Dissecting science

This project is currently recruiting a postdoctoral researcher and a PhD student. 

You can find more information here

People involved: Marc Santolini

KeywordsScience of science, collective intelligence, team network, Open science, science of success

Project Description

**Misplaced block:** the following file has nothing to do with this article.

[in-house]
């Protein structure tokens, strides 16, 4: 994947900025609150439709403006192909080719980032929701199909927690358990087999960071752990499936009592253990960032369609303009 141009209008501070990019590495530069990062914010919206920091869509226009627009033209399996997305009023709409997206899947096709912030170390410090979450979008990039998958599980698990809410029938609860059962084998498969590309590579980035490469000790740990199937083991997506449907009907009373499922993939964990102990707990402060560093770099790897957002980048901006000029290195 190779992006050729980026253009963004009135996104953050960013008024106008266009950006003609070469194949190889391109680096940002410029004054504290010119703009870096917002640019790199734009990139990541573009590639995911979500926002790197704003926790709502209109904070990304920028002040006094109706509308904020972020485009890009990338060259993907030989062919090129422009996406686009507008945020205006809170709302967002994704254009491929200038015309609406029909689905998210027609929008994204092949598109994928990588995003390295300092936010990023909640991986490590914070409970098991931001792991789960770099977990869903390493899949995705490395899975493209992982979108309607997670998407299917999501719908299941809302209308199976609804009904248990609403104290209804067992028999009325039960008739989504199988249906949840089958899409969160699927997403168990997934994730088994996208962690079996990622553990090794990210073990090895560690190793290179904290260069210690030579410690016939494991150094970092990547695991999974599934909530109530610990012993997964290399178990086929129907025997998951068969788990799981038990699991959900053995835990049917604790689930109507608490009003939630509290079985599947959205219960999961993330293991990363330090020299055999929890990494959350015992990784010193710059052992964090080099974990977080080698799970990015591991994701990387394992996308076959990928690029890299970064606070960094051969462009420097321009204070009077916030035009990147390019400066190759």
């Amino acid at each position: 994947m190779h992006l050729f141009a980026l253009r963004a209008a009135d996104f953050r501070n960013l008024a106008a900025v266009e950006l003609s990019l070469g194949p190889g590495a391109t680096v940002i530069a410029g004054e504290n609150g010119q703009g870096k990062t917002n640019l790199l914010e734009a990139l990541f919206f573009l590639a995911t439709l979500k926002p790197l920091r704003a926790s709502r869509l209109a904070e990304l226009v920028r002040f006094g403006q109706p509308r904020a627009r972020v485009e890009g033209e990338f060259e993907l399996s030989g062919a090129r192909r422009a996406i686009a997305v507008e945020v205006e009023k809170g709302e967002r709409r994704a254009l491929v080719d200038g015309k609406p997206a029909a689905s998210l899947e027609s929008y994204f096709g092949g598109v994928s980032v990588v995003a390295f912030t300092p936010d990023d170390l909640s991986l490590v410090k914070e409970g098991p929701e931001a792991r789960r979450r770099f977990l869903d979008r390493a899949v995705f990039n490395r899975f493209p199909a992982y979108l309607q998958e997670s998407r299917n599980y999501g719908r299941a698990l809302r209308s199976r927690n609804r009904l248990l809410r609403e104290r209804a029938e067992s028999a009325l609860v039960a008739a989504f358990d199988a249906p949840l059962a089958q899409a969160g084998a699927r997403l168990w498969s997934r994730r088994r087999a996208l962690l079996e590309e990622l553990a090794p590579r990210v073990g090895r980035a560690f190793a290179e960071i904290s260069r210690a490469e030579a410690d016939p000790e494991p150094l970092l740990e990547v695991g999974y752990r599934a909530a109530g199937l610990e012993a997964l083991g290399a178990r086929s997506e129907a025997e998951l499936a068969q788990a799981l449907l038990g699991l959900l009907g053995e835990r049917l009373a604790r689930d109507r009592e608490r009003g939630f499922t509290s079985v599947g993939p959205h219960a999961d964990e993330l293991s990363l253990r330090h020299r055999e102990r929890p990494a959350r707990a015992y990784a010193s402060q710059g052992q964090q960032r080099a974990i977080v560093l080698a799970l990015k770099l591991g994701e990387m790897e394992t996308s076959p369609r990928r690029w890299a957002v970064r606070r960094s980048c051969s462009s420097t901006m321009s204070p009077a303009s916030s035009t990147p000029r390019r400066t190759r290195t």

With the advent of digital tools to produce and share knowledge, Science is undergoing a deep transition towards a more decentralized and inclusive framework. This transition will be shaped by the integration of machine learning and artificial intelligence, allowing to build efficient recommendation systems and find needles in a stack of massive amounts of open knowledge through designed serendipity. For such a design to operate as efficiently, transparently and ethically as possible, scientists need to turn the microscope on themselves and understand the scientific process itself. This endeavour, which has for long been the realm of the philosophy of science, has recently gathered a new crowd of physicists, mathematicians, statisticians or social scientists: this is the advent of the Science of Science. Researchers are linked by co-authorships, ideas by citations, research institutions by collaborations, forming networks at various scales that underlie the scientific process. Such networks are not only a convenient description, they are also predictive of the success or percolation of an idea, a paper, a collaboration. In this project, we aim to dissect Science further and understand its underpinnings in situ by using the iGEM scientific competition as a “model organism”. For more than 10 years, 2000+ participating student teams (from high school to graduate) have worked during the summer on synthetic biology projects and have been awarded medals and prizes. Each team documents their work in an open Lab Notebook, allowing to capture features that associate with their end success. While this offers insights on the process of doing science, it remains a virtual footprint of complex real-world interactions. Here, we will overcome this issue by following the face-to-face interactions in the lab for a significant number of teams through discreet sensors. This will offer unprecedented measurements of  the dynamical processes underlying the making of science, exhibiting the anatomy of Science in the making to better understand and design its transition.